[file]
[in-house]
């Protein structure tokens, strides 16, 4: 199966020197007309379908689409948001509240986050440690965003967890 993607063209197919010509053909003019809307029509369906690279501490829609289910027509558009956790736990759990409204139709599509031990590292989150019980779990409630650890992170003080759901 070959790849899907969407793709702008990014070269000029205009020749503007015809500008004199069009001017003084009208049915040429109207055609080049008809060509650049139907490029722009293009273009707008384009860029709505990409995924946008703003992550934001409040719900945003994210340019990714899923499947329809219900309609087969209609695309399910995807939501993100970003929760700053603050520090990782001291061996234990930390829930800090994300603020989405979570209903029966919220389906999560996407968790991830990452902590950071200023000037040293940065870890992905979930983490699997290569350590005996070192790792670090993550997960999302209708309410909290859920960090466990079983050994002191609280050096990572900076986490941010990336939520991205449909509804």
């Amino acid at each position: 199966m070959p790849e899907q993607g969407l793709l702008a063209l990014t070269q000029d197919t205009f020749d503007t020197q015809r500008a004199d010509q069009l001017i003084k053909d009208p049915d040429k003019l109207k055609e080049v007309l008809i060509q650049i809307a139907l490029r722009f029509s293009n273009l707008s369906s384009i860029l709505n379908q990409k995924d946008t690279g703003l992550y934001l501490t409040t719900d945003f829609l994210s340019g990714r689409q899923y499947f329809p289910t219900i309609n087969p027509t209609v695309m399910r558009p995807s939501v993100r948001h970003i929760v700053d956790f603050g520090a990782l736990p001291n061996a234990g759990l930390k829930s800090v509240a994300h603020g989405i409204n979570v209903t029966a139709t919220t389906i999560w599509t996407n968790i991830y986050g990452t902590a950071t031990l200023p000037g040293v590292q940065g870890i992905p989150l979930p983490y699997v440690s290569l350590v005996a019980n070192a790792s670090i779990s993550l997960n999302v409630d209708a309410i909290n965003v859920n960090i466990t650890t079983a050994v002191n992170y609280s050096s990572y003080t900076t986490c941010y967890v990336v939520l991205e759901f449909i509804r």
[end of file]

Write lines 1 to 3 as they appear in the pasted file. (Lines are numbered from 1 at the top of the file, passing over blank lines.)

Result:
[in-house]
């Protein structure tokens, strides 16, 4: 199966020197007309379908689409948001509240986050440690965003967890 993607063209197919010509053909003019809307029509369906690279501490829609289910027509558009956790736990759990409204139709599509031990590292989150019980779990409630650890992170003080759901 070959790849899907969407793709702008990014070269000029205009020749503007015809500008004199069009001017003084009208049915040429109207055609080049008809060509650049139907490029722009293009273009707008384009860029709505990409995924946008703003992550934001409040719900945003994210340019990714899923499947329809219900309609087969209609695309399910995807939501993100970003929760700053603050520090990782001291061996234990930390829930800090994300603020989405979570209903029966919220389906999560996407968790991830990452902590950071200023000037040293940065870890992905979930983490699997290569350590005996070192790792670090993550997960999302209708309410909290859920960090466990079983050994002191609280050096990572900076986490941010990336939520991205449909509804």
């Amino acid at each position: 199966m070959p790849e899907q993607g969407l793709l702008a063209l990014t070269q000029d197919t205009f020749d503007t020197q015809r500008a004199d010509q069009l001017i003084k053909d009208p049915d040429k003019l109207k055609e080049v007309l008809i060509q650049i809307a139907l490029r722009f029509s293009n273009l707008s369906s384009i860029l709505n379908q990409k995924d946008t690279g703003l992550y934001l501490t409040t719900d945003f829609l994210s340019g990714r689409q899923y499947f329809p289910t219900i309609n087969p027509t209609v695309m399910r558009p995807s939501v993100r948001h970003i929760v700053d956790f603050g520090a990782l736990p001291n061996a234990g759990l930390k829930s800090v509240a994300h603020g989405i409204n979570v209903t029966a139709t919220t389906i999560w599509t996407n968790i991830y986050g990452t902590a950071t031990l200023p000037g040293v590292q940065g870890i992905p989150l979930p983490y699997v440690s290569l350590v005996a019980n070192a790792s670090i779990s993550l997960n999302v409630d209708a309410i909290n965003v859920n960090i466990t650890t079983a050994v002191n992170y609280s050096s990572y003080t900076t986490c941010y967890v990336v939520l991205e759901f449909i509804r």